Well Being

CDC Says Flu Shot Makes You 62% Less Likely To Get The Flu

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how effective is the flu shot

If you're following health news at all, you can't avoid news about the increasingly scary flu season of 2012/2013. With the Centers for Disease control reporting widespread geographic influenza activity in 57, it's likely that the flu season will continue for weeks, so the CDC held a press conference today to explain what's happening, and how to prevent it. Over the course of the conference, they threw out an interesting answer to a common question: “How effective is the flu shot?” Apparently this year, the answer is: About 62%.

The conference was led by CDC Director Dr. Tom Frieden and Chief Epidemiologist Dr. Joseph Bresee, who gave an overview of the statistics they've been collecting about trends in this year's flu season. While 47 states are already experiencing widespread flu activity (defined as more than 57% of the state's regions reporting influenza cases), they are hopeful that many states are already hitting peak or past peak levels. Still, they expect the virus to continue affecting people for weeks, so they emphasized prevention methods for those who haven't already experienced it themselves.

Not surprisingly, they emphasized the flu vaccine in preventing influenza. But Dr. Frieden threw out a number most of us hadn't heard: That the flu shot makes you about 62% less likely to require a doctor's visit for the flu.

How Effective Is The Flu Shot?

Over half the journalists calling in for the Q&A session wanted to know more about the statistics, but both doctors emphasized that while it's imperfect, the flu shot is simply the best way to prevent influenza, and there aren't many other numbers they can provide to tell you whether you'll benefit from getting one.

Who Benefits From The Flu Shot?

Everyone. But Frieden and Bresee did say that younger recipients benefit more than older recipients, and people with underlying illnesses are less likely to be protected (particularly frail elderly people, those who may have had cancer or chemotherapy, and those may have immune systems that are weakened or be on medications that weaken their immune systems). That said, Frieden emphasized that while this is the opposite of what they would wish (people who are most susceptible to the virus are also the least likely to benefit from the vaccine), these groups are at much higher ris for complications, so it's still important for these groups to receive flu shots, because they're still the most effective tool for prevention.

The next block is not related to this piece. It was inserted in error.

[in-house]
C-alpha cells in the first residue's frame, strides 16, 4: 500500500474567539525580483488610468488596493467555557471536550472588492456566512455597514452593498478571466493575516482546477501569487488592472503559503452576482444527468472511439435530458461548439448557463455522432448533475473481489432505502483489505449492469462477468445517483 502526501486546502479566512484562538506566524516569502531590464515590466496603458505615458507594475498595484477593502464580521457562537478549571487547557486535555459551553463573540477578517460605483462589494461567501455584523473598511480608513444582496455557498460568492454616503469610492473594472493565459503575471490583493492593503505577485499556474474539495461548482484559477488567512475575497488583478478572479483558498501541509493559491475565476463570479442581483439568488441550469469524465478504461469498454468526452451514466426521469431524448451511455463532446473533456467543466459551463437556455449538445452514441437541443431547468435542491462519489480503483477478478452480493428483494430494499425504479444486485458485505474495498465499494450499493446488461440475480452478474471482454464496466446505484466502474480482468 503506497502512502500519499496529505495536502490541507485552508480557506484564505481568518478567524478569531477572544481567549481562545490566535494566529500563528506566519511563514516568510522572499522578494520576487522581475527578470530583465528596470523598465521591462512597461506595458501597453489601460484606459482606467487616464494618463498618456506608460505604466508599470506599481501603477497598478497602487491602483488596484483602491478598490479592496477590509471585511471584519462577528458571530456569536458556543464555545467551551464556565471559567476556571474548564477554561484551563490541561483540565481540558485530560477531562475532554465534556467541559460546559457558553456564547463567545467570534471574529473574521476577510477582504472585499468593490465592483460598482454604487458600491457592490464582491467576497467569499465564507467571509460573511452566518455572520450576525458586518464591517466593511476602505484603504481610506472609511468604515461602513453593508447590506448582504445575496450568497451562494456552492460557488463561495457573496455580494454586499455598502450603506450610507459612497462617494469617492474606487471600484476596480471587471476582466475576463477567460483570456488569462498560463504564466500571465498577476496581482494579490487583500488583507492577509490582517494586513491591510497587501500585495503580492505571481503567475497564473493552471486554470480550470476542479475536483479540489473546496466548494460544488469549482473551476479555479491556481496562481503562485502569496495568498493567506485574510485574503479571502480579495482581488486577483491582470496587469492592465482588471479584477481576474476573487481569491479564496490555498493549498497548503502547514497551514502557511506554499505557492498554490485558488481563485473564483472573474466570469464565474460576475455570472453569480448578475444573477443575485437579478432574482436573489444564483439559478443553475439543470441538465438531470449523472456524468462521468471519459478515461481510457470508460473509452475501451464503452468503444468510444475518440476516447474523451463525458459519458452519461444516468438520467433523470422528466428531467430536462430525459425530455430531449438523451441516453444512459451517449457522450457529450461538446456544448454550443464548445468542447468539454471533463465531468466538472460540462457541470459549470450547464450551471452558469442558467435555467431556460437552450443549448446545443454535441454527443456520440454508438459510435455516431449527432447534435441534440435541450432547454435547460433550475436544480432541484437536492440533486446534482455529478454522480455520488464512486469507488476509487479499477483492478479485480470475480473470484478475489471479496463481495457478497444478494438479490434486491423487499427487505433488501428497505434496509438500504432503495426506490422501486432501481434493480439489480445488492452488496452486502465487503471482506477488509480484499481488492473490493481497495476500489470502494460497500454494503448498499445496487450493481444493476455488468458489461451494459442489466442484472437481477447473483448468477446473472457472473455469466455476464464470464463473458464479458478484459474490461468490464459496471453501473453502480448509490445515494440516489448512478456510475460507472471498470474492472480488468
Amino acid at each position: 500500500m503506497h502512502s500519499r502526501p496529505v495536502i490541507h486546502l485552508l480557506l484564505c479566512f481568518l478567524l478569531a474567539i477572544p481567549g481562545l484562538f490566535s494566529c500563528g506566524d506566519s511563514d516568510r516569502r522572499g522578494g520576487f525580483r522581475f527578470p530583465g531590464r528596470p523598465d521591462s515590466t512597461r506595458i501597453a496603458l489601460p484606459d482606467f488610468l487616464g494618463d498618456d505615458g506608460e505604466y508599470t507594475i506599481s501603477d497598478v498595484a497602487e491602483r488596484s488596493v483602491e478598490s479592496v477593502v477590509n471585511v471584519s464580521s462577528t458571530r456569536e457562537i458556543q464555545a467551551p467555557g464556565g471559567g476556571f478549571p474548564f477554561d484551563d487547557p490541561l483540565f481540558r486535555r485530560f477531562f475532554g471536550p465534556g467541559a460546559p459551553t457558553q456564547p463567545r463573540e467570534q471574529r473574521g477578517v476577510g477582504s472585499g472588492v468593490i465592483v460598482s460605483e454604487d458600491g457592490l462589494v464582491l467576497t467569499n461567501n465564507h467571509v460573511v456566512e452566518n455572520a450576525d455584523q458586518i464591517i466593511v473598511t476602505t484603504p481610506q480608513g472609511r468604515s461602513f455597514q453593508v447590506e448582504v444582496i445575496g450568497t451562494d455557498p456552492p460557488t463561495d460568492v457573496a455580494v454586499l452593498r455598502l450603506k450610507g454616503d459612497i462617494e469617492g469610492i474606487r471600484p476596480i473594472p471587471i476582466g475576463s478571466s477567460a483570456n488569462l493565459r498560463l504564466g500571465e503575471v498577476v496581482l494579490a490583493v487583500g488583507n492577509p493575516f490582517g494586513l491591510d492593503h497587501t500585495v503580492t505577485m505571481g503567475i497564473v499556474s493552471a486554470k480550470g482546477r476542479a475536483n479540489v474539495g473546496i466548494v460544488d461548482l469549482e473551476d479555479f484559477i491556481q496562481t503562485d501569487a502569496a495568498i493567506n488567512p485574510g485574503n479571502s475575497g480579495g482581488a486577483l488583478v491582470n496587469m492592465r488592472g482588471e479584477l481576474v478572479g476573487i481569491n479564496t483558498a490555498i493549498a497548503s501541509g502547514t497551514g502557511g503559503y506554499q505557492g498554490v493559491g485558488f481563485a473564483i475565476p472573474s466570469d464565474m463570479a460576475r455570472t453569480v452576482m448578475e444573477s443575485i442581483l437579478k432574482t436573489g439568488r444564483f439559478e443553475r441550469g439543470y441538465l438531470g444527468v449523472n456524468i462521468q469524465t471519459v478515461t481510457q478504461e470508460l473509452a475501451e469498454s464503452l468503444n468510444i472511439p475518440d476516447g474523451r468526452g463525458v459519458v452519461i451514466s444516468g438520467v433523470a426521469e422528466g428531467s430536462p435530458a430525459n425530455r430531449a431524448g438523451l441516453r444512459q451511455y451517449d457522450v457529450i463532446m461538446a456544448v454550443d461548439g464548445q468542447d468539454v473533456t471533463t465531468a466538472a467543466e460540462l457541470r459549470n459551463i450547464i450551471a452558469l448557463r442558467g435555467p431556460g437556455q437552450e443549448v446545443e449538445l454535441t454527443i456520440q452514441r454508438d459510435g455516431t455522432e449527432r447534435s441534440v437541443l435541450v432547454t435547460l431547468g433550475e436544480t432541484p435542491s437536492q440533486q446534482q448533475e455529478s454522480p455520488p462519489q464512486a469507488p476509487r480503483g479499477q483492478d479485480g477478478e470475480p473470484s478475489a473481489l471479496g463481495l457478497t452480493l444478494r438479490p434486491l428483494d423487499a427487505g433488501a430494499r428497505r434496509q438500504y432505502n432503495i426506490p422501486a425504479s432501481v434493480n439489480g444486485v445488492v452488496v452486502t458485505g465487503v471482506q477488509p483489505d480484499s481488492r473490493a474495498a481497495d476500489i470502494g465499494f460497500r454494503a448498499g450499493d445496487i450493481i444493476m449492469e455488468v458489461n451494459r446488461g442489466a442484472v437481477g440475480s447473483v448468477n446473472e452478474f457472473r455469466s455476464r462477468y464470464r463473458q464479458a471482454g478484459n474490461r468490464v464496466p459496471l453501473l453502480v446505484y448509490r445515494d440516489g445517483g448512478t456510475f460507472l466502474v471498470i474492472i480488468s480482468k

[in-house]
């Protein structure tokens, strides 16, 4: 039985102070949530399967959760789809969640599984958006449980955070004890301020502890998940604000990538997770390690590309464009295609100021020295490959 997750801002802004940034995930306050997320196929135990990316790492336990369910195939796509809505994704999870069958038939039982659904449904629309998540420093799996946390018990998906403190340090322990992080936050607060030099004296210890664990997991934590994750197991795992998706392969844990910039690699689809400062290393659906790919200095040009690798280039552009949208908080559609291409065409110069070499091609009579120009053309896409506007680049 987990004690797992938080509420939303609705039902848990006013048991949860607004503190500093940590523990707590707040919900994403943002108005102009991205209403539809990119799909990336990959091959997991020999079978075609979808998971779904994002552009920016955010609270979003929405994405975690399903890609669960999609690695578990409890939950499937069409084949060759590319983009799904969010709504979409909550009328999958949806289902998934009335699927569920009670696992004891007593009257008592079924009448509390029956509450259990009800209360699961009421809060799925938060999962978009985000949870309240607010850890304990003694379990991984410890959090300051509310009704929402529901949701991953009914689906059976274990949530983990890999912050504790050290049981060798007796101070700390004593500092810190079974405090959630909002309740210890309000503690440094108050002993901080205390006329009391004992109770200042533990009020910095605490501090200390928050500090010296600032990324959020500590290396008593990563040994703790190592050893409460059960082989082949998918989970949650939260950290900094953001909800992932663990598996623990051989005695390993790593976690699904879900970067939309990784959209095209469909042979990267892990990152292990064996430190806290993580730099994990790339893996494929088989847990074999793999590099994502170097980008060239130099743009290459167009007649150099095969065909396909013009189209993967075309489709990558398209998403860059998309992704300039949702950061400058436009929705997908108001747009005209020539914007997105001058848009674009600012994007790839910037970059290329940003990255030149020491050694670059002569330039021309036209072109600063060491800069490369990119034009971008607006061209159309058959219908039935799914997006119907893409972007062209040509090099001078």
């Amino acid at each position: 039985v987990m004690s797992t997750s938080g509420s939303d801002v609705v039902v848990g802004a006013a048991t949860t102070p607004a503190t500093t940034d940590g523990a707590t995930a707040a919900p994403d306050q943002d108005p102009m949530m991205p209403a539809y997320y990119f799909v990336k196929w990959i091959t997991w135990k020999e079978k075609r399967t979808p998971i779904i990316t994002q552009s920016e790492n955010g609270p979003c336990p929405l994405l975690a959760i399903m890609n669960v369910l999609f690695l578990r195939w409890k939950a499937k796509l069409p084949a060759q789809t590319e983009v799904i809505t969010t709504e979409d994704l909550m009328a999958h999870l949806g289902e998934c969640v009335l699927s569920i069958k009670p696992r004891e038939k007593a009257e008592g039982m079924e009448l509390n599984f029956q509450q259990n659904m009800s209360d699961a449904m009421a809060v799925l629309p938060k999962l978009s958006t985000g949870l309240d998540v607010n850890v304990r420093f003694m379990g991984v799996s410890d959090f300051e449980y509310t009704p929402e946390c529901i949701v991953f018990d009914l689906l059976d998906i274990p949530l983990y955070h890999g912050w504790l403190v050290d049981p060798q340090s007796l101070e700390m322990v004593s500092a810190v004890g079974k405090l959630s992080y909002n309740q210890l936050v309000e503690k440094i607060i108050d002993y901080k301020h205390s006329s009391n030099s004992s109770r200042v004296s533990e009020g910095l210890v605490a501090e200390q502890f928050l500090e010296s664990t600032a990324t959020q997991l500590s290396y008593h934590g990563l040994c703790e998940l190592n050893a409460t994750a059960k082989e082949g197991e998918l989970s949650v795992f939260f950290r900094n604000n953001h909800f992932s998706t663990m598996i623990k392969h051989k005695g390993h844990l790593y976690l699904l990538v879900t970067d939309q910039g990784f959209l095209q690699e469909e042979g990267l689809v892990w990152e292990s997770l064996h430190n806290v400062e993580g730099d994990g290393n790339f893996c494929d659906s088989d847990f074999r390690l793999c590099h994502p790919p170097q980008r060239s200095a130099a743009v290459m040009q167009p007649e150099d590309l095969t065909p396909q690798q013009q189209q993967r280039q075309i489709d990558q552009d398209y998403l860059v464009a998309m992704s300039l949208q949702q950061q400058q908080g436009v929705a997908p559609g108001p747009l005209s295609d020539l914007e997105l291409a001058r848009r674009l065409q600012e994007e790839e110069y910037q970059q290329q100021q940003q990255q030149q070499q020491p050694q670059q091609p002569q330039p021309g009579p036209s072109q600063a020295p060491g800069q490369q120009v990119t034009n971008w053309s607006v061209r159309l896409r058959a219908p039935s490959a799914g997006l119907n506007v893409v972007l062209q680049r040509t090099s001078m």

Does the vaccine protect against all flu strains?

Nope. Frieden says about 90% of the strains circulating are included in the vaccine. The other 10% are a second influenza b strain (there are four main types of flu circulating right now: two types of influenza a, and two types of influenza b). The good news is that the CDC says that strain isn't any more severe than the others, and again, they emphasize that the flu shot is still the most effective tool against

Where can I get a flu vaccine?

Frieden emphasized that you should call your local doctors' offices to locate one that is equipped to give you a flu shot. He says that of the 130 million vaccinations manufactured in the U.S. this year, most have already been used; while it should still be widely available, there may be several doctors' offices that have already dispensed their share, so check before you go.

What else can you do to prevent the flu?

The CDC emphasizes that vaccination is single most important step. While it's far from perfect, it's still the best tool they know of to prevent the flu.

Otherwise, they emphasize that it's important to stay home if you're sick, and keep kids home if they're sick or have a fever. Washing your hands often can also stop spreading of viruses.

And, if you get sick with flu-like illness, contact your doctor–early treatment with antivirals like tamiflu can prevent even more serious illness and keep you out of the hospital.

Photo: USACE Europe District